Japan 2016 budget clears parliament, more fiscal stimulus eyed


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Japan's Prime Minister Shinzo Abe attends a news conference at his official residence in Tokyo, Japan, March 29, 2016. Photo: Reuters/Yuya Shino Japan's Prime Minister Shinzo Abe attends a news conference at his official residence in Tokyo, Japan, March 29, 2016. Photo: Reuters/Yuya Shino


Japan's parliament approved a record 96.72 trillion yen ($851.5 billion) state budget for fiscal 2016 on Tuesday, paving the way for a fully-fledged debate on additional stimulus spending to spur the flagging economy.
Prime Minister Shinzo Abe wants to front-load spending in the annual budget for the coming fiscal year starting in April and to adopt a fresh extra budget, while speculation is rife that he may again delay a sales tax increase planned for April 2017.
The budget was given final approval by the upper house of parliament, with the ruling bloc's firm majority.
"We need to quickly implement this budget. I'll instruct the finance minister to front-load spending where possible," Abe told reporters.
Abe needs to strike a delicate balance between conflicting needs to curb the industrial world's heaviest public debt burden and to revive an economy teetering close to another recession.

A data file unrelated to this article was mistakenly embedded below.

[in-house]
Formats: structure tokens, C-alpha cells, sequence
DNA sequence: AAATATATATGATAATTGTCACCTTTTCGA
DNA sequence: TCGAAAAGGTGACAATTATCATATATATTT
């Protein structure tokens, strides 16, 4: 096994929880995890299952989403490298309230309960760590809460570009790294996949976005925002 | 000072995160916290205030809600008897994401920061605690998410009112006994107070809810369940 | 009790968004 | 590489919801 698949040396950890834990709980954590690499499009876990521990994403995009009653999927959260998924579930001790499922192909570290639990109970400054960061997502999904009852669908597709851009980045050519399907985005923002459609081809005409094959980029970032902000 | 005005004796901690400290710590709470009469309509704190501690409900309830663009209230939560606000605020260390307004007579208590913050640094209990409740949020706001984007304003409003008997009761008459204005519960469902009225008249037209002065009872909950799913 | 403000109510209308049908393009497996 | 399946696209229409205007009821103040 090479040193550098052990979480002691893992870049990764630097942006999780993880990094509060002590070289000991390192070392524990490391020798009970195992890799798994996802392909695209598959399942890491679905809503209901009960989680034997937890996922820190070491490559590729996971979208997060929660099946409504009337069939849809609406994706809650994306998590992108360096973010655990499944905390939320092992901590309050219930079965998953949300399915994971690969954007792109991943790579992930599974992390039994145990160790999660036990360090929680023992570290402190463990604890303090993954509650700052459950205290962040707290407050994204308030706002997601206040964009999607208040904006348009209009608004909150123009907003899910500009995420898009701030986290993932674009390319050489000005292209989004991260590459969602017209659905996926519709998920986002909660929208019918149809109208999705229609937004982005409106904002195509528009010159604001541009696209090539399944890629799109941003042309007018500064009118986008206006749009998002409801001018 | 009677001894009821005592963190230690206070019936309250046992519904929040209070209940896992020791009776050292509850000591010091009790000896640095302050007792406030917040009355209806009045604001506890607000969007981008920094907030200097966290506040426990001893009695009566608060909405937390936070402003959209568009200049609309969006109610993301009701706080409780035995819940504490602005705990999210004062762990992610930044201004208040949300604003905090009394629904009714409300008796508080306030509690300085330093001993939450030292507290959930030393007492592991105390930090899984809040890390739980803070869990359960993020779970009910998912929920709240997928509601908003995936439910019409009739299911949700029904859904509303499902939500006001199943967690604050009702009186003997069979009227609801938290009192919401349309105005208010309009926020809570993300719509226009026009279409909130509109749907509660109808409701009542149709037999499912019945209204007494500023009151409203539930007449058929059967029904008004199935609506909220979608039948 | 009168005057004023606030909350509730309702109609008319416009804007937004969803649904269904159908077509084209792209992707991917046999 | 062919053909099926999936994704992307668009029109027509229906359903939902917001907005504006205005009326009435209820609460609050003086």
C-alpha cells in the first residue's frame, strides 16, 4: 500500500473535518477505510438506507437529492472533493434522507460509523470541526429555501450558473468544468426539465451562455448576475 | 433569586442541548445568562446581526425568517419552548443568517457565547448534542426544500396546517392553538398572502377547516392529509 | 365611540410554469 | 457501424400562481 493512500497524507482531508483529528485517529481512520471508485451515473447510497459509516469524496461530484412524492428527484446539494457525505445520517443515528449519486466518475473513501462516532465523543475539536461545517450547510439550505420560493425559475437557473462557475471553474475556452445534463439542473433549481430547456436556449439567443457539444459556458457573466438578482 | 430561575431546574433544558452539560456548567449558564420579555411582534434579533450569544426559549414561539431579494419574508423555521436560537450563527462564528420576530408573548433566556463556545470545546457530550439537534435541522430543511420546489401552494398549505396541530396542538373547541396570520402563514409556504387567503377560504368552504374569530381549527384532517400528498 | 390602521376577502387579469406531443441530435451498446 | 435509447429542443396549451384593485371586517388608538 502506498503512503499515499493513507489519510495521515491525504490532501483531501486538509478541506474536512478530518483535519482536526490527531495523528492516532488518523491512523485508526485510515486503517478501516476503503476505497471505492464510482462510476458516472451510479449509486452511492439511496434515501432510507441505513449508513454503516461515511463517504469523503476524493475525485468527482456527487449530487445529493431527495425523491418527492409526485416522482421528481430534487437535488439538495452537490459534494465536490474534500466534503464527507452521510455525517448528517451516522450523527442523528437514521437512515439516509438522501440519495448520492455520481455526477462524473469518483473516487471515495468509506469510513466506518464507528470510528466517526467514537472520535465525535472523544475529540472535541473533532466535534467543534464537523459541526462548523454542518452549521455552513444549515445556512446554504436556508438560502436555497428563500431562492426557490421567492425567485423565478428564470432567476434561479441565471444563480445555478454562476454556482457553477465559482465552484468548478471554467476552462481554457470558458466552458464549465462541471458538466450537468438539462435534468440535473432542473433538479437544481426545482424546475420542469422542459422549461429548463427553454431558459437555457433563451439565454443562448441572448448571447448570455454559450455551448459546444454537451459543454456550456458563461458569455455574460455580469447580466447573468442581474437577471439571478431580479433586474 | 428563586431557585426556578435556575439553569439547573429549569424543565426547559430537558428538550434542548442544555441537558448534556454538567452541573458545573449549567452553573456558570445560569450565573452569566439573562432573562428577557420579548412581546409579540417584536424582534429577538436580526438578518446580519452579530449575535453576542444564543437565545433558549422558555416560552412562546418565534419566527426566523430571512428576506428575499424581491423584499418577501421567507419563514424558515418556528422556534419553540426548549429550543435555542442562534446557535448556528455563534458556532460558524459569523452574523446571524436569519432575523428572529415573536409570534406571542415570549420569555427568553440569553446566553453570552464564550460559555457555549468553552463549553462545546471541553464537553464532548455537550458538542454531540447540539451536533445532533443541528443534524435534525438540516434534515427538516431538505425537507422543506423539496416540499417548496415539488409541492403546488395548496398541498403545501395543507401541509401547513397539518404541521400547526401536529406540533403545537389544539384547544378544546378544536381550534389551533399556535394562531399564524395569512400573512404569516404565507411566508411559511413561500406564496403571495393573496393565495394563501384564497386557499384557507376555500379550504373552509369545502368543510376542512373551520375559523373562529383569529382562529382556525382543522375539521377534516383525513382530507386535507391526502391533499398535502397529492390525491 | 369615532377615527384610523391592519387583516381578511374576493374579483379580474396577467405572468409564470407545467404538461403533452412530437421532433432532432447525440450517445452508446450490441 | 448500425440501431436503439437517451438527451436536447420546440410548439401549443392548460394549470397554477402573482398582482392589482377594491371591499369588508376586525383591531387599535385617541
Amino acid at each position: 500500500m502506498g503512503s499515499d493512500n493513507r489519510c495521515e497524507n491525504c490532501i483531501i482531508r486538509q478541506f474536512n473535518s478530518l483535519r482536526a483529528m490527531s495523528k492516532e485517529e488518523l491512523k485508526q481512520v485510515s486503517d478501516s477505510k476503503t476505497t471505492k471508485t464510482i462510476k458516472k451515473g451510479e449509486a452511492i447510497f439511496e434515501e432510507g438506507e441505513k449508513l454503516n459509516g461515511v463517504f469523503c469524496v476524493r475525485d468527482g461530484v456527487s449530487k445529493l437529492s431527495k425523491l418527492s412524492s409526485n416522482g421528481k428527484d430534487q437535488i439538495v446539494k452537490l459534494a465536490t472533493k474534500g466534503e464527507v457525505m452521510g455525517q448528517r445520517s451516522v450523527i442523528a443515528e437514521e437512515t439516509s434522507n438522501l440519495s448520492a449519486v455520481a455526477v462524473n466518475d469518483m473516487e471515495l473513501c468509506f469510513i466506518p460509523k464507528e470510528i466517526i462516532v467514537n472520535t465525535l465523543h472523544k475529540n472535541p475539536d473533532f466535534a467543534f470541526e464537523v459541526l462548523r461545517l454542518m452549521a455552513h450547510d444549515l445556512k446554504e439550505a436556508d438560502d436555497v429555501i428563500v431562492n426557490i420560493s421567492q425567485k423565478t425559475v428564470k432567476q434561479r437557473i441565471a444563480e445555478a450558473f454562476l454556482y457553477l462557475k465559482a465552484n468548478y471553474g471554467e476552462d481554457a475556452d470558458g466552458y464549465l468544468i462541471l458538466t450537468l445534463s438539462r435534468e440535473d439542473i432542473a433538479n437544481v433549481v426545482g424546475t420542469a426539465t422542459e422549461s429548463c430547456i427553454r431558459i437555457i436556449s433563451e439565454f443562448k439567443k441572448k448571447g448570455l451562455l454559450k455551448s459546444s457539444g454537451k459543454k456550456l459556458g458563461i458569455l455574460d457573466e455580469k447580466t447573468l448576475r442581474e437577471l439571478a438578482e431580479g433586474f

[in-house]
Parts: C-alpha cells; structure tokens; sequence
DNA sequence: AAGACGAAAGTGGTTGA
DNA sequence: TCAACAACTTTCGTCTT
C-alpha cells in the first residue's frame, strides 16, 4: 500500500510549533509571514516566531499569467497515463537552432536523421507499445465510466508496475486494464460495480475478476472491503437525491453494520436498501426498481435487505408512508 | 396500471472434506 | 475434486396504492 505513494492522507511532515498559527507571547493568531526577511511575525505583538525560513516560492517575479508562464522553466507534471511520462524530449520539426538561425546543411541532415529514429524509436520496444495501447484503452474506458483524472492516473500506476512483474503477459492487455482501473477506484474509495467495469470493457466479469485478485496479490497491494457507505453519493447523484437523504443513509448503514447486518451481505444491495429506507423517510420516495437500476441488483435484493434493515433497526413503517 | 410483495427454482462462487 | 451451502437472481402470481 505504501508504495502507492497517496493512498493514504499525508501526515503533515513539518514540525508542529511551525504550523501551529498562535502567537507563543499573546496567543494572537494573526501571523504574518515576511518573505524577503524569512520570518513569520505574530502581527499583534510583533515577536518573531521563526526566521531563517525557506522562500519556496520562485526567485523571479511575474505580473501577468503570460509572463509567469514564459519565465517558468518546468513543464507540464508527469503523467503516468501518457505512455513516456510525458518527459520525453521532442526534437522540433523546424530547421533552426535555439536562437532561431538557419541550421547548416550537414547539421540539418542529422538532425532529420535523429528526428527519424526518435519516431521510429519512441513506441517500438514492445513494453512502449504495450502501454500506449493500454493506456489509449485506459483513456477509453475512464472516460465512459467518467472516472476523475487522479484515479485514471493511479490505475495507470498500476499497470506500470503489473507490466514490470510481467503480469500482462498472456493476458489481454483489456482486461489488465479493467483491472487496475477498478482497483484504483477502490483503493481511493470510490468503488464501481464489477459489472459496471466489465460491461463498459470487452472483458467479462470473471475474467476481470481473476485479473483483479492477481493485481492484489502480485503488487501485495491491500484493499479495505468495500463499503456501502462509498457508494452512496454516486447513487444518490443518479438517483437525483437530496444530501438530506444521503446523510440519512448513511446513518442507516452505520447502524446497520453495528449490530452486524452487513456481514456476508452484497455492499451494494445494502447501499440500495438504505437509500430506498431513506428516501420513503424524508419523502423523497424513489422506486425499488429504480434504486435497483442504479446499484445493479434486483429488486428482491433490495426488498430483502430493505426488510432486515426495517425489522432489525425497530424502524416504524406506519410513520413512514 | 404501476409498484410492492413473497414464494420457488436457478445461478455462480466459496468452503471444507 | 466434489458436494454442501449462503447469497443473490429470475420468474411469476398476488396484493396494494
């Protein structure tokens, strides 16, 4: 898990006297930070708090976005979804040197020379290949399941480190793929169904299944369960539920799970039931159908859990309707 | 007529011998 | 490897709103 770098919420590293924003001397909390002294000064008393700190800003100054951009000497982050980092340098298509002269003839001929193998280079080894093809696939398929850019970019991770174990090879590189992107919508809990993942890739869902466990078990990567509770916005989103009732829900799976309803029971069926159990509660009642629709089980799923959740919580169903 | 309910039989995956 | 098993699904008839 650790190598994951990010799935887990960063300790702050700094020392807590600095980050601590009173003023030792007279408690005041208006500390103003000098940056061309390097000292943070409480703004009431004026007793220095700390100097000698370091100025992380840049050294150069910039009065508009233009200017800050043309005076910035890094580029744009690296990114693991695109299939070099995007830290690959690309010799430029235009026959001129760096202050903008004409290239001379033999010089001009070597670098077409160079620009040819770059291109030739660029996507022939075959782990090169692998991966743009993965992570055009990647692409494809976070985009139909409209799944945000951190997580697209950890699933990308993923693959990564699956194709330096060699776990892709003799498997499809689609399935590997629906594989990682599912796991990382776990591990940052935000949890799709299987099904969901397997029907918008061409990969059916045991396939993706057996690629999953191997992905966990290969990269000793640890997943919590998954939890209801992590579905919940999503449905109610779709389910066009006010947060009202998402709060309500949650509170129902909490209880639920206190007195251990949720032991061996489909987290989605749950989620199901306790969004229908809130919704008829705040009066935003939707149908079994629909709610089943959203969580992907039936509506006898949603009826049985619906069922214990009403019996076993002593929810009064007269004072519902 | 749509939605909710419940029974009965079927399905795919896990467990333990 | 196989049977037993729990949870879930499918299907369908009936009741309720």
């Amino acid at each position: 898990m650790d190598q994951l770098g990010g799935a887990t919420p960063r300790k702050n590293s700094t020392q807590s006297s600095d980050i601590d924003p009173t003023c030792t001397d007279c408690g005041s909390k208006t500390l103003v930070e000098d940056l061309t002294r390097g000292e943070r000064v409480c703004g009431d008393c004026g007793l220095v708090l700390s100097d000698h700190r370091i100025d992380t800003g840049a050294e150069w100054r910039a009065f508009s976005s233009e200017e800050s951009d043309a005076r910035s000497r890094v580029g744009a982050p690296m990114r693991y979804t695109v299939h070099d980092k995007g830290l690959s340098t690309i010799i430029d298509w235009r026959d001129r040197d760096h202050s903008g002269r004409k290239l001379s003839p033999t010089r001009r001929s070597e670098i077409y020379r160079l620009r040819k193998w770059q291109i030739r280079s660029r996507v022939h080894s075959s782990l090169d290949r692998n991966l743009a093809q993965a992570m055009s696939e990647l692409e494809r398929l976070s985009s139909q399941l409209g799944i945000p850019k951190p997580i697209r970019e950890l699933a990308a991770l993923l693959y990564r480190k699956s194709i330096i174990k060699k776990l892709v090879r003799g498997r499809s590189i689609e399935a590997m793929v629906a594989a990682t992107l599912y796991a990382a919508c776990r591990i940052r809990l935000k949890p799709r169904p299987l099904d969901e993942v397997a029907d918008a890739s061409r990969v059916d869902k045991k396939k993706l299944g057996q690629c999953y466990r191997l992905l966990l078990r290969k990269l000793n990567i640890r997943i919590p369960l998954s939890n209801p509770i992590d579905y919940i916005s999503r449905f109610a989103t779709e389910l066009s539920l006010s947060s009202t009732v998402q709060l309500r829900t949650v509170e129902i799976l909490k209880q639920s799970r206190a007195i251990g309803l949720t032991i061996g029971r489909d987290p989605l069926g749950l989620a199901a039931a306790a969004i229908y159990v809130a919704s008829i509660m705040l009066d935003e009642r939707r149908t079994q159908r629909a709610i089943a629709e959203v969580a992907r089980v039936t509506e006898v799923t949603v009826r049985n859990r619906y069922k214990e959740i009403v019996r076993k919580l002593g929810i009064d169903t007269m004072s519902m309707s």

The government raised its initial budget spending estimate by about 400 billion yen for fiscal year 2016 from 96.3 trillion yen in 2015.
But sources have told Reuters that the government already has begun considering a tax-hike delay and more fiscal stimulus, with people around Abe calling for additional spending of 5 trillion to 10 trillion yen to stimulate consumption.
Abe is expected to decide on the sales tax and stimulus spending around a May 26-27 Group of Seven summit that he will host, after analysing first-quarter GDP data due earlier that month.
Most economists expect a return to growth in the first quarter, albeit at very modest levels, but data released so far this year has been generally weak.
"As policy coordination by G7 is being called for, Japan must fulfil responsibility as chair. To realise sustainable and strong growth in global economy, I want to discuss with world leaders on how Japan should make a contribution," Abe said.
He stopped short of declaring adoption of fresh stimulus, while sticking to the standard line that he would proceed with the planned tax hike barring big economic shocks.
The April 2014 tax increase to 8 percent from 5 percent hit consumers hard, leading to a recession. It forced Abe to delay another tax increase to 10 percent - initially scheduled for last October - to April 2017.
"If they decide to go ahead with the tax hike, an extra budget would likely be around 10 trillion yen. If they delay it, the stimulus would be smaller at about 5 trillion yen," said Kiichi Murashima, economist at Citigroup Global Markets Japan.
"Expectations for fiscal policy are rising worldwide due to a limit in monetary policy. But it would be quite hard for fiscal stimulus to boost the economy sustainably," Murashima noted.
The 2016 budget features a bulging welfare outlay to cope with a fast-ageing population, with Abe taking advantage of higher tax revenue and low borrowing costs due to aggressive stimulus by the central bank, for boosting spending.

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